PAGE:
An era of more rigorous disclosure

Aug 14, 2014
<p>New report says firms can differentiate themselves by disclosing more about steps they're taking to respond to and mitigate cyber attacks</p>

It might be said that publicly traded companies stand at the precipice of a new, more rigorous age of disclosure. Not only are investors requesting more comprehensive and thoughtful analysis of financial matters such as executive compensation, but also more socially responsible investment outfits are asking companies to report on their sustainability efforts, even as far as integrating this into their regular financial reporting. The SEC’s conflict minerals rule, mandated by the Dodd-Frank Act, is asking for assurance from companies of their due diligence in relation to their metals supply chain and sourcing of key components. Political contributions are another area where shareholders are seeking more information about companies’ policies and practices.

A recent report by the IRRC Institute and PwC highlights how far companies need to go in providing meaningful disclosure on cyber-security risks and preparedness for shareholders. By approaching it from the investors’ perspective, the report offers some interesting ideas for how companies might improve their disclosure practices.

Materiality has long been the key consideration for determining disclosure of data breaches. Any costs incurred below $200 million for things such as breach investigations and reporting have tended to fall below the materiality threshold for most very large companies, according to the report. But it adds that ‘we believe there are several additional factors that should be considered when determining materiality – including impairment to intellectual property, long-term customer satisfaction and customer retention.’

The IRRC Institute and PwC recommend that investors do a sector-specific analysis of the various motives for – and levels of frequency of – cyber-attacks to better understand their exposure to concentration risk in their portfolios. This analysis should include a focus on the kinds of products a company provides. If a firm’s competitive advantage depends to a great extent on intellectual property to differentiate it from its rivals, or if the product itself is a connected device that functions through the internet and is potentially susceptible to a direct attack, that should figure in any materiality calculation for a breach. ‘These additional factors can create a cyber-risk that is often overlooked because it is too difficult to quantify and measure,’ the report says.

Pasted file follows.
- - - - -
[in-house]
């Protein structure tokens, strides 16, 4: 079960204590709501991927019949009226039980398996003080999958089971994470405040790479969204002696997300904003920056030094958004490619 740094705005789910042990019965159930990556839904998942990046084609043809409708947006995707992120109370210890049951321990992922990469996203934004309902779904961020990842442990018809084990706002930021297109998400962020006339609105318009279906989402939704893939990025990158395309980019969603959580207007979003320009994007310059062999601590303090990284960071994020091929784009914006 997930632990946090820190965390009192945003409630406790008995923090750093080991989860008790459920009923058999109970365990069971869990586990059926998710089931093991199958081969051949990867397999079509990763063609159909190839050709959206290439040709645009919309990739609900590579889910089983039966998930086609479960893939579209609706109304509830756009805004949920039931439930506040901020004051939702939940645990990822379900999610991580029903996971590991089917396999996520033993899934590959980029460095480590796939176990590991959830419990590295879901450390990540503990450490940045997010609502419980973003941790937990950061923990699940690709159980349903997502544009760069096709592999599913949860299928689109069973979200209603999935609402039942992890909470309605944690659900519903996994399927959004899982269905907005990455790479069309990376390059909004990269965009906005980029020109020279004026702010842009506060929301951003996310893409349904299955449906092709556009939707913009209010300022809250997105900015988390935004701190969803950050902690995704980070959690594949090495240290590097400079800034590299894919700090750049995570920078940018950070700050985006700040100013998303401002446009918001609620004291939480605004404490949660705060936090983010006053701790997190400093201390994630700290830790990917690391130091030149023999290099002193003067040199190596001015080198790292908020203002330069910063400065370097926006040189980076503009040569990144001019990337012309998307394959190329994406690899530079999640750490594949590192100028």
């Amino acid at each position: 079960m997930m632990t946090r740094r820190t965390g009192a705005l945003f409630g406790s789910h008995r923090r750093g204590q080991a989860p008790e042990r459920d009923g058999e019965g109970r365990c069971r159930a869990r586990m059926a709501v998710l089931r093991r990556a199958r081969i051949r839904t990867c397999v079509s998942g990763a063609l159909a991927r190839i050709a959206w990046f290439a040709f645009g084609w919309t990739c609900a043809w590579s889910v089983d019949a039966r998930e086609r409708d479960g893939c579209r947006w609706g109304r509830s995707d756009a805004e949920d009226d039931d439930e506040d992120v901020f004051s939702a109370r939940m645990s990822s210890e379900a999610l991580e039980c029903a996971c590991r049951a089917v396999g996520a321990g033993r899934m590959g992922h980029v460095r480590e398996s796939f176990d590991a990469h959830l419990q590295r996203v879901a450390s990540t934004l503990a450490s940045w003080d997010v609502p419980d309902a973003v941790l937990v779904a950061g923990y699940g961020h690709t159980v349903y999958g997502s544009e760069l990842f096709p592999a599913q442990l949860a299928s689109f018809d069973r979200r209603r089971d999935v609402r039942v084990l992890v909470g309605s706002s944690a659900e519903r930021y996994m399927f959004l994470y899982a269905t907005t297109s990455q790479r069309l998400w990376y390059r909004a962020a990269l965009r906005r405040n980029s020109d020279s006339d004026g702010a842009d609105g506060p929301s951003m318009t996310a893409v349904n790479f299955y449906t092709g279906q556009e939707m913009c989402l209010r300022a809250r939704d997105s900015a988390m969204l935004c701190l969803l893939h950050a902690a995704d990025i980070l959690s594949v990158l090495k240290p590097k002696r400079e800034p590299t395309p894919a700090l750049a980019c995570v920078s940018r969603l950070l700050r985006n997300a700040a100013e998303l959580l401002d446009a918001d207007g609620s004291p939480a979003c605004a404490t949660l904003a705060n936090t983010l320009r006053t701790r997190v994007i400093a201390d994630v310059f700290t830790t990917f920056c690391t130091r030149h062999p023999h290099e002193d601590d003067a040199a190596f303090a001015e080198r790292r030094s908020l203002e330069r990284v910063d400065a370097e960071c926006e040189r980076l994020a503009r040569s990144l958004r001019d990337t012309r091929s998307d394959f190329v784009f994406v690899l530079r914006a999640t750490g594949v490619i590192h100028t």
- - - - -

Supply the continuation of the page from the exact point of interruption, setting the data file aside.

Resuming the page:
The three examples of cyber-security disclosure the report includes provide a sense of the vagueness that companies until now have been permitted to get away with in their disclosures. One financial services company is quoted as saying: ‘Despite the firm’s efforts to ensure the integrity of its systems, it is possible that [it] may not be able to anticipate or implement effective preventative measures against all security breaches of these types, especially because the techniques used change frequently or are not recognized until launched…’

As the report points out, the framing of cyber-security has centered much more on the threats and attackers than on the protective measures companies can take, which is of greater interest to investors. ‘An investor’s differentiation between companies [may] lie not only in understanding their ability to defend against those attacks by avoiding common errors but also in the companies’ preparedness to respond quickly to contain or mitigate the potential harm,’ the report says.

Clearly, more effective disclosure starts with better-informed boards paying closer attention to the preventative measures a company is taking. During a panel on cyber-security at the NACD Spring Forum in May, a representative from the US Department of Defense suggested directors ask top management how they are assessing cyber-risk. ‘If they don’t have an answer, pull out the Cyber Framework [National Institute of Standards and Technology risk management framework] and match it against the company’s risk profile,’ she advised. ‘Then exercise it by setting aside money to put it into action.’ She added that 80 percent of the cyber-risks a firm encounters could have been prevented with ‘cyber-hygiene’, starting with exercising the framework.

It’s only a matter of time before savvy investors start demanding more rigorous disclosure on cyber and other risks – and companies need to be prepared for that inevitability.

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